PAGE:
Evans Library’s Favorite Banned Books: Lord of the Flies

by Tori Smith, Interlibrary Loan Librarian

Lord of the Flies, by William GoldingTori Smith

Why would anyone want to ban a book?  Sometimes fear, sometimes ignorance, sometimes a genuine concern that some issues are not appropriate for children to deal with before a certain age.  As a librarian, my knee-jerk reaction is to label all those who challenge free access to literature as small-minded fanatics.  But it’s really all a question of degree, and, therefore, a matter worthy of debate.

The book I chose to champion on this blog is William Golding’s Lord of the Flies.  It has always been one of my favorites — one of those books that stayed with me, both as a youngster and throughout the years.  It is a book that I would passionately defend against exclusion from a school or public library.  And yet, I must admit, my understanding of the book is very different now than it was when I read it at age 12.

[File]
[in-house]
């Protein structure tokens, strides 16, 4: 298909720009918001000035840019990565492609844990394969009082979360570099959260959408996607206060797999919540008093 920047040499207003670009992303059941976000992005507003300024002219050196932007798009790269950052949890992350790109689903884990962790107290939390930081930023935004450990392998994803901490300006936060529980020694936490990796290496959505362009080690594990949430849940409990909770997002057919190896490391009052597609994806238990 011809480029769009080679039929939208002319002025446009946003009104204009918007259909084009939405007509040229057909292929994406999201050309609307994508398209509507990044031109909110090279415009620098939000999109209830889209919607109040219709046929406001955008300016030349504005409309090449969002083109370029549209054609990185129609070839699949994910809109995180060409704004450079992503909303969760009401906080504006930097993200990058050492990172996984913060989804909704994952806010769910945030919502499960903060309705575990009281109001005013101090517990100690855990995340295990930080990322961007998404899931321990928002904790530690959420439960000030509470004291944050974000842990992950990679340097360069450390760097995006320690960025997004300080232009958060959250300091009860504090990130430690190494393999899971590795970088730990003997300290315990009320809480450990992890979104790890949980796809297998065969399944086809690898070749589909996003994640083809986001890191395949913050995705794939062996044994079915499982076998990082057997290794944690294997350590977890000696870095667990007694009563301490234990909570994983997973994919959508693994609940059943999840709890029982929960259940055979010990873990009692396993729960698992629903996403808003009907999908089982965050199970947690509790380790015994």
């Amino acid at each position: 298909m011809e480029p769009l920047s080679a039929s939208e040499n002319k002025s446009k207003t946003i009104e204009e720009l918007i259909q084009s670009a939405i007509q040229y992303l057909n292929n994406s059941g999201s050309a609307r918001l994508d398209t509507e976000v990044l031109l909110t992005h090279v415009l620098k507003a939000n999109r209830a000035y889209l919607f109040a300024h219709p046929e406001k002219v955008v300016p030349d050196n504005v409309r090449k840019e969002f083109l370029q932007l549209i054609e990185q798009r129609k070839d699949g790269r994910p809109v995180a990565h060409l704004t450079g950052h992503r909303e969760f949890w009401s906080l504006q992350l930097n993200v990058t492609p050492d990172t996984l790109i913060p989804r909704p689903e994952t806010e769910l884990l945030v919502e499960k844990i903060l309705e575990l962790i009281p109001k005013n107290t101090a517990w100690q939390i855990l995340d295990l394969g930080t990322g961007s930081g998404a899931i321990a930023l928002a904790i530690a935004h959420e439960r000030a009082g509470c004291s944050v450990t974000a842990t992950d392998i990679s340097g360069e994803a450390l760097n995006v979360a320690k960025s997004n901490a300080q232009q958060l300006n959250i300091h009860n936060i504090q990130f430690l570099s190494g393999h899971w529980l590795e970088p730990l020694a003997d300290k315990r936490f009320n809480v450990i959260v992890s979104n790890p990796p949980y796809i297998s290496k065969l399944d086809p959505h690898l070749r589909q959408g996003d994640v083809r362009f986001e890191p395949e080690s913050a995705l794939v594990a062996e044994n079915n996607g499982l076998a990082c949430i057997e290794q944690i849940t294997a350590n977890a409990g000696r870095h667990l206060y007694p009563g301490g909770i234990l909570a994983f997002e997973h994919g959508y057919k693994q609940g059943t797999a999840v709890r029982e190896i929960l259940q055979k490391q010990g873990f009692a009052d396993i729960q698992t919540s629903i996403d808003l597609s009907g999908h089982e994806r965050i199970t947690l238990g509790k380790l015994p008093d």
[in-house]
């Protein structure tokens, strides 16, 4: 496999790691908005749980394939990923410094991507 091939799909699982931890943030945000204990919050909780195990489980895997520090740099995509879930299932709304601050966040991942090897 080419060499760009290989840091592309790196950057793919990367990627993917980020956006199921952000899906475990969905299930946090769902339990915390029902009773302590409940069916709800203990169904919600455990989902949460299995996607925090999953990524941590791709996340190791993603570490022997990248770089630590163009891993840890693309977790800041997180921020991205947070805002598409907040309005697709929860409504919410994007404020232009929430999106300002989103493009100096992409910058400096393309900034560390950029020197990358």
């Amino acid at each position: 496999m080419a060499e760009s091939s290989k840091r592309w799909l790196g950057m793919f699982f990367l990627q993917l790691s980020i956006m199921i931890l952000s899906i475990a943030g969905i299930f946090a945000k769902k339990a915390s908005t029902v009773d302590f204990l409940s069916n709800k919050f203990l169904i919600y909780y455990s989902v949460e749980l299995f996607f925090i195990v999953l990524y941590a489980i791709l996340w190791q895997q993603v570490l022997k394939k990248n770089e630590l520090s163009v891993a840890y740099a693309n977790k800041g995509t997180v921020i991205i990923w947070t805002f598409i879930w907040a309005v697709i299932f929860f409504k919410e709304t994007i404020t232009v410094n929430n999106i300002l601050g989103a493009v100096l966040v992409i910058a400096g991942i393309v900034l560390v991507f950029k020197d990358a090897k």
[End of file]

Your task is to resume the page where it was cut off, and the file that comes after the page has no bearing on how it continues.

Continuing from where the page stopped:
Some of the reasons given for banning Lord of the Flies from libraries include “demoralizing in that it implies that man is little more than an animal,” and “profanity, lurid passages about sex, and statements defamatory to minorities, God, women, and the disabled.”

The child that I was would have responded to those concerns by wondering about the difference between being an animal and a survivor, and if it is truly defamatory to have bad thoughts about people, even if your conscience persuades you not to act on them.  The woman that I am responds by wondering if there is a central, intrinsic morality within man, or whether societal codes merely force the suppression of our baser, but more self-protective, instincts.  Or if the absence of the spirit of God within a person will inevitably lead to their creation of a god in order to bear the pain of life.

My point is that any and all of these ideas are worth having, in childhood or middle age.  The thoughts, the questions, they are not evil.  They are life.



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